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Last-chance discount: should I pay off HECS?

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With the 5% bonus on voluntary HECS-HELP payments of more than $500 to end at the end of the year, should students pay off their university debt?

The current HECS-HELP payment system allows them to defer their contribution and repay it later through the taxation system.

It was traditionally thought that not paying off the debt early could be a viable option over time but it may now be time to reconsider.

university fees cost of university HECS

From January 1, 2017, the Australian government will remove the HECS-HELP discount of 10% for eligible students who pay their contributions upfront as well as the voluntary HELP repayment bonus of 5%.

Until December 31, 2016, if you make a voluntary HELP repayment of $500 or more you get a 5% bonus.

If your HELP debt balance is less than $500 and you make a voluntary repayment to pay out the debt, you will also get a 5% bonus.

Those with a HELP loan don't have to start paying it off until they can actually afford to.

The loan is indexed annually to inflation.

But if you have savings that you are thinking of putting towards a voluntary repayment, you may want to first consider paying off a debt with higher interest, such as a credit card or car loan.

You may also want to consider any opportunity cost of paying off the debt versus a greater return on your money (although paying off debt has a certainty whereas investments may not).

For those lucky enough to have a parent or someone who is willing to repay the debt early, they may be able to enter into an arrangement to repay the capital over time.

Even if a low level of interest is also repaid, the discount could still ensure a saving over time.

The removal of the upfront discount will affect students who can afford to pay upfront and choose to do so. It will not affect students who fund their university studies through a HECS-HELP deferred loan.

The bonus for voluntary repayments will only affect people who can afford to make voluntary repayments above what are required when annual tax returns are assessed.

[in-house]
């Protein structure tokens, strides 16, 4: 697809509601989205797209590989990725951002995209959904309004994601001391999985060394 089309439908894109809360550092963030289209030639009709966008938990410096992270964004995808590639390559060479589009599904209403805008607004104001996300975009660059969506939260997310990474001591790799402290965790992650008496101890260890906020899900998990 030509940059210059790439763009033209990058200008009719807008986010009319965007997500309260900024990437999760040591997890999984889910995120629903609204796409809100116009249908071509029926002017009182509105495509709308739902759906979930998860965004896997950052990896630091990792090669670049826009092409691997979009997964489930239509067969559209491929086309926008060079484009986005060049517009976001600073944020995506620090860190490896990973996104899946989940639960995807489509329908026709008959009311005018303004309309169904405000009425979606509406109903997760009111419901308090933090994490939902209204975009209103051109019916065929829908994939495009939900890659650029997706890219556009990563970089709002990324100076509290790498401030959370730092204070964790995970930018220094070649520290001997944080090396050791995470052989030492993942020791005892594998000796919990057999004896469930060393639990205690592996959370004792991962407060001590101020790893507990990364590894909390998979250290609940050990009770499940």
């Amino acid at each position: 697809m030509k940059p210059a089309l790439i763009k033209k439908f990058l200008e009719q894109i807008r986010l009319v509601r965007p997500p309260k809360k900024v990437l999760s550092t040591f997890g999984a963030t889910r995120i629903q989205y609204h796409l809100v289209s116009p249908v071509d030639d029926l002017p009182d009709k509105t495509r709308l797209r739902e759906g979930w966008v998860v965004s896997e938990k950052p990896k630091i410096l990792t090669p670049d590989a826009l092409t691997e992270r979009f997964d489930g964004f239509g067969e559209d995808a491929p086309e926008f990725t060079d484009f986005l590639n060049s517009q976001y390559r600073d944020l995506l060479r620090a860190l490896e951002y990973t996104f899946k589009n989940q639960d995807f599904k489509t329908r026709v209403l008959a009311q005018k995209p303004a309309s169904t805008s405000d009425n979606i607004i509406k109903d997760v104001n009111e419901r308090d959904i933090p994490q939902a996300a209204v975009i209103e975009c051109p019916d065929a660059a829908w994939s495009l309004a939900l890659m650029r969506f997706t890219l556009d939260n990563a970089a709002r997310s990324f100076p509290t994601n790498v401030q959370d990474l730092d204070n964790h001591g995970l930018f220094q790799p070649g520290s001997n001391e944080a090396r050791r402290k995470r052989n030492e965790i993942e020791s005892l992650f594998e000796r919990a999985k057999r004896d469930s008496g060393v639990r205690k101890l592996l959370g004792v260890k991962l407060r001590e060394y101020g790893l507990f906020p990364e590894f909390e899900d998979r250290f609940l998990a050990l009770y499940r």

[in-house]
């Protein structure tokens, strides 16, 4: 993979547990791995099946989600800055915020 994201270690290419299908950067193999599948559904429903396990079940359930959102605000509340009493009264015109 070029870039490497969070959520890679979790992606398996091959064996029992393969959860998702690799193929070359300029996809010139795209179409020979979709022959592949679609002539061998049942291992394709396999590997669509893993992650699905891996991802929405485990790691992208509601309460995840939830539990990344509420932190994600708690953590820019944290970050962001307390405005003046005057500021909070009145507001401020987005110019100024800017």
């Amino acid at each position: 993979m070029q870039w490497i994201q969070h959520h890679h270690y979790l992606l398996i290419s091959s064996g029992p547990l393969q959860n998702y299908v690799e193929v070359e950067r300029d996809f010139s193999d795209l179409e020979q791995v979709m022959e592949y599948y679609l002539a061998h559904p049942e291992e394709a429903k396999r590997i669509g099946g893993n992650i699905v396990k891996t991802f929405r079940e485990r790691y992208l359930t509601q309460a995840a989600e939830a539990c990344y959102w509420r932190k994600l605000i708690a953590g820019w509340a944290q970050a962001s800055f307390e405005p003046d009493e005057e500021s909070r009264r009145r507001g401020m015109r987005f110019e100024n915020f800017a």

If you want to make a voluntary repayment, you need your payment reference number (PRN). If you don't know your PRN, you need to get it by December 23, 2016.

Voluntary repayments are in addition to compulsory repayments and are not refundable.

For more information visit ato.gov.au.

Laura Menschik is a director of WLM Financial Services and a certified financial planner. She is also a fellow of the Financial Planning Association, an SMSF specialist adviser and accredited age care professional.

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Laura Menschik is a director of WLM Financial Services and a certified financial planner. She is also a fellow of the Financial Planning Association, an SMSF specialist adviser and accredited age care professional.
Comments
Danni
January 11, 2017 4.37pm

It does affect students on deferred loans as well, because we owe thousands upon thousands of dollars, fifty thousand or so, and the discount was one of the only ways that the unemployed could get this loan down, as it reduced the principal amount. What happens if graduates never get a job which pays above the minimum HECS HELP repayment threshold? Artistic people in particular are subject to this.

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